2017 Volkswagen Polo R WRC

Criminally, that car will now (or at least for the foreseeable future) never be seen and never turn a wheel in anger in public. At least two prototypes had been built. I would guess that they are now either due to be destroyed, or, I hope, tucked away for posterity. Decades later they may be re-discovered as a ‘what might have been’ car, just as has been the case with Audi’s Group S prototype this year. Rumour has it that nine complete 2017-specification machines were in the pipeline for next year.

It’s not known what will happen to the ‘series’ Polo R WRCs, too, although as they have been seen balletically dancing through global rally stages in front of fans, I’m more confident in their hideaway and keepsake fate being safe. Sources state that around 34 cars have been built, along with three ‘mock-ups’ for motor show appearances: that’s a lot of metal and composite to destroy.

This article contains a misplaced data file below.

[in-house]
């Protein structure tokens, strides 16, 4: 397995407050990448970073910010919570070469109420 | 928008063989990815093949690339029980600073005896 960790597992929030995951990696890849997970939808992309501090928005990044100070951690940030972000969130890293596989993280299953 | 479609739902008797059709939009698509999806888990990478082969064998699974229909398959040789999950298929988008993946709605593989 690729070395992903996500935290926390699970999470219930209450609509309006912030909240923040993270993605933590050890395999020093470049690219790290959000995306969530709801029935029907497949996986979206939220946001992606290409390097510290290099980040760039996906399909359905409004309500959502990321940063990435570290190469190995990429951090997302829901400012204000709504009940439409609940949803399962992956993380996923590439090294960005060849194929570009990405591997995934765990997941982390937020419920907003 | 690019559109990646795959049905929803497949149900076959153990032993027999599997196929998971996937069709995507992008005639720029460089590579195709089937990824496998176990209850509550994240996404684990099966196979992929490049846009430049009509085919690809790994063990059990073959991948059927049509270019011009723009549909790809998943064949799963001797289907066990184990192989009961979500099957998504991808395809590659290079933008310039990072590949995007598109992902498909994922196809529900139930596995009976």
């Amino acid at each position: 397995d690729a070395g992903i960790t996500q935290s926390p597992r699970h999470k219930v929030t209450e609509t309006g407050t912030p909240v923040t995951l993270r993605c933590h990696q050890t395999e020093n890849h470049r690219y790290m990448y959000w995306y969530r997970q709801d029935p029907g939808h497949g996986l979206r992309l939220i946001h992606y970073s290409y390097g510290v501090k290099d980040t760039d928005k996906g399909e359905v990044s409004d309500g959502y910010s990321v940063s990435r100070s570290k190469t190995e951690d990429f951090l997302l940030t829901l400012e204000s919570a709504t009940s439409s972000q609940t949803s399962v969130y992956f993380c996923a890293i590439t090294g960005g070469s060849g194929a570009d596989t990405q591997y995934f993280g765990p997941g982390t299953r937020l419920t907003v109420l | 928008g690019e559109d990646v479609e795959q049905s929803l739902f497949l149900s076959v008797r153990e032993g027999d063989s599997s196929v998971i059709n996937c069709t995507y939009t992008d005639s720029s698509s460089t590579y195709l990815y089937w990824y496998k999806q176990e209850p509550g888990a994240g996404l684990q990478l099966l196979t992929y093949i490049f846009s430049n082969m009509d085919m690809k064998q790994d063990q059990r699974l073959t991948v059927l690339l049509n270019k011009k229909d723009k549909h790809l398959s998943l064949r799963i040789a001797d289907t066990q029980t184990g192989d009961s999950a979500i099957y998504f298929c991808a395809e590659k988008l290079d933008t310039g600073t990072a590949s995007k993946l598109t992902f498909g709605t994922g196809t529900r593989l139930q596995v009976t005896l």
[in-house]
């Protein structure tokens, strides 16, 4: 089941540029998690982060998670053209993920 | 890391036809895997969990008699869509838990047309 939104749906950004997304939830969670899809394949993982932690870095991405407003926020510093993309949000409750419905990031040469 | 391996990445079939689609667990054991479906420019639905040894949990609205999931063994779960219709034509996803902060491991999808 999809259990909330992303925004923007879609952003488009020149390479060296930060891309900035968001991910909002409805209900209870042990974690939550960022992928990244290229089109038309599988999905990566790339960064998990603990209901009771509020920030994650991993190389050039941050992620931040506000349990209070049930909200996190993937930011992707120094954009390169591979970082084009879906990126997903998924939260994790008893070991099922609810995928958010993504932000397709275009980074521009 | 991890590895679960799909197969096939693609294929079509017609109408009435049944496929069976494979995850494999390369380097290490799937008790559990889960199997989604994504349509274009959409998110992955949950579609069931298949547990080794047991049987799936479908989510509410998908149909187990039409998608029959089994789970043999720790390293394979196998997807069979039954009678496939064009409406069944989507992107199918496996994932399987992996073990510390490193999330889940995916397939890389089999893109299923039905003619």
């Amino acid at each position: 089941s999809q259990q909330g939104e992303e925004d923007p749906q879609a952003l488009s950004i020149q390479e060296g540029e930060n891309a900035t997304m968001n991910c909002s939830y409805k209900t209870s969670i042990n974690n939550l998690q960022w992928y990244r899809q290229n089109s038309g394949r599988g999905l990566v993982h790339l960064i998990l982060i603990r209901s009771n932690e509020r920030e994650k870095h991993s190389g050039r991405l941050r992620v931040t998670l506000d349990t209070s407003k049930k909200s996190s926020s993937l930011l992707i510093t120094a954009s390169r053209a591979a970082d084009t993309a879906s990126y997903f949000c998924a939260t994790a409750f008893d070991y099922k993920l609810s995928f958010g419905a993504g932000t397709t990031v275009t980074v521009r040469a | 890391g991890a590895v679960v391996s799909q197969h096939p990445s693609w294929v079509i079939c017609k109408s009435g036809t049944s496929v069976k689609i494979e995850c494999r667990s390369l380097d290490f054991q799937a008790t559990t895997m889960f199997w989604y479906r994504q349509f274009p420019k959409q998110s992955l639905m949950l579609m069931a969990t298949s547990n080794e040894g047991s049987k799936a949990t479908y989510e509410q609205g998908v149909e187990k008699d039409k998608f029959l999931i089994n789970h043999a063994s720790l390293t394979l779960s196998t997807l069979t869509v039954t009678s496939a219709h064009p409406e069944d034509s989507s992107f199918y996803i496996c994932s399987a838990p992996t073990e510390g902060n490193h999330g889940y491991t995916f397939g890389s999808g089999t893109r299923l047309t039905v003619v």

Giddy heights of success
But it’s not just the cars that I will miss. Volkswagen Motorsport ploughed cash not just into its rally effort to guarantee success, but also the promotion of the World Rally Championship series itself. While still far away from the giddy heights of its 1980s success – patchy TV coverage being just one questionable element – VW’s participation and promotion got me back into being a WRC and rallying fan after years away from the sport.

With clever and humorous promotion on social media platforms, Volkswagen gave the WRC a shot in the arm and once again put it in front of people. It made it exciting again, at least to me. Yes, there’s some ‘favouritism’ in there for sure, but it had the desired effect – I’ve watched every single event since the Polo R WRC rolled off the Monte-Carlo Rally start line back in January 2013. Will I continue to catch it once there are no Polos jumping and sliding through the stages? I’m not sure.

One thing Volkswagen’s untimely withdrawal does do is open up the field. With Citroën back for 2017 with its new C3-based car (which admittedly does look fantastic as does the standard car it’s based on), and Toyota rejoining the rally race with the Yaris WRC, it is shaping up to possibly be a landmark year for the sport.